Food & Bikes in China

[Daily Blog Post #255]

It’s always important to ask “why?”

Why are certain things the way they are?

I’ve had some of my friends react in shock and often disgust when they hear that part of Chinese cuisine includes food items such as chicken feet, pig intestines, fish eyes, and whole pigeons. Of course, you’ll also get a few crass jokes about eating dogs and cats at least a couple times in your life when you are Chinese.

But why? Why do Chinese people eat everything, from the chicken’s head, all the way to the chicken’s feet?

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For a large portion of the 1900’s, China was a country of poverty, and largely an agrarian society. Even now, still roughly half of China is underdeveloped. It was only in the past 2-3 decades did we see the rise of China’s economy to compete with that of America. (See chart on the left)

When you have the largest population on earth living in relative poverty, it seems no wonder that when it comes to feeding the people and what is deemed as acceptable as food or not, the boundaries are easily broken. Scarcity + population. And so now, Chinese culture includes eating foods such as blood curds, pig ears, bird saliva, and everything in between. And yes, the occasional dog/cat, but that tradition is quite rare today.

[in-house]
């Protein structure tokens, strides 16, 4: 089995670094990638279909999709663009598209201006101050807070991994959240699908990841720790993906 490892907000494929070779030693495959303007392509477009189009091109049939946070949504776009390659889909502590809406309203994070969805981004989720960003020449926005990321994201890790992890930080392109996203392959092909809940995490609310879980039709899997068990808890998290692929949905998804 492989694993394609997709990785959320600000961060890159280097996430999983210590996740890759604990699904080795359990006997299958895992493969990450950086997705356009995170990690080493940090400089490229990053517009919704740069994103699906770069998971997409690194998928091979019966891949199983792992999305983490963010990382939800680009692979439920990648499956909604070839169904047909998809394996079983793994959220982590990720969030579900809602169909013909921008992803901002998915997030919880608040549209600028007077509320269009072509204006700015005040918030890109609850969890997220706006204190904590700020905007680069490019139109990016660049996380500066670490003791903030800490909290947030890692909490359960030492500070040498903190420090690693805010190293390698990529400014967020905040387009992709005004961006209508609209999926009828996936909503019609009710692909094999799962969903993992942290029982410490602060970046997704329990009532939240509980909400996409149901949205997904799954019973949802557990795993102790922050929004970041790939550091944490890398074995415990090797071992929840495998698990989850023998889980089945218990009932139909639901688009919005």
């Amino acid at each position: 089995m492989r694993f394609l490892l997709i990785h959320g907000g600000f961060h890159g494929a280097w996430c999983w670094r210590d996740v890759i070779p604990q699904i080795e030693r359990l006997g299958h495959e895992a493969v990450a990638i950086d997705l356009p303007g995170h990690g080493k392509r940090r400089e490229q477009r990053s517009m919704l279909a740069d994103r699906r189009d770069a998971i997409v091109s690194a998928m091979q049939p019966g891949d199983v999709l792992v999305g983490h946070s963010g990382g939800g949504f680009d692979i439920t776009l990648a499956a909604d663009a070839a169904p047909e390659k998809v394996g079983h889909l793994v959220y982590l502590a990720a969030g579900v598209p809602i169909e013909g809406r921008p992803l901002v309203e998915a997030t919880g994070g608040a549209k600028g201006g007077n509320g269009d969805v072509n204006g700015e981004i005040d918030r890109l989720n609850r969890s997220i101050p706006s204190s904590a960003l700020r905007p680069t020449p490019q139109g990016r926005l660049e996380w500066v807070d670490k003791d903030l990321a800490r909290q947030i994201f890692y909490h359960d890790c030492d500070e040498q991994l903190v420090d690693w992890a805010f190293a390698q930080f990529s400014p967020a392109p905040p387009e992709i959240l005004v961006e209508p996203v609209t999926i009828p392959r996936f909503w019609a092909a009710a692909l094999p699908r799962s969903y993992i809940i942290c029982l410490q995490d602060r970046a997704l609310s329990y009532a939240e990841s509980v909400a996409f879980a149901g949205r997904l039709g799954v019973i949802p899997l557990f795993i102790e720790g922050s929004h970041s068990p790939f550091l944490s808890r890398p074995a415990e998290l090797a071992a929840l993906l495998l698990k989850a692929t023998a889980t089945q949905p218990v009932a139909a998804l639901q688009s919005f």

Now, if you come to Shanghai or Beijing, you will see another quite clear cultural difference compared to China vs. Amerca: there are bikes everywhere.

It’s one of the first mini cultural shocks I got when I arrived in Shanghai.

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Again, it’s easy to understand why the road is filled with bikes. Bikes are much more convenient for navigating through busy traffic, as they can essentially go anywhere from the road to the sidewalk. Here in China, you’ll also see a lot of people disobey the traffic lights, and it’s much easier to disobey the traffic lights when you are maneuvering on a two-wheeled vehicle, compared to a car.

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Plus, all of those bikes you see in the picture to the right are actually the property of Share-Bike companies, meaning many Chinese don’t even own a bike, but they can just pay 1 Yuan/hour (approx. 15 cents USD) to rent one of those bikes. Then, when they arrive at their destination, they can practically park these bikes anywhere they want and it’ll automatically lock, waiting for the next person to rent it. Pretty sweet.

I’m always optimistic about going to unfamiliar places because it forces me to ask the question “Why is it like that?”




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My name is Jeff and I like to write sometimes.

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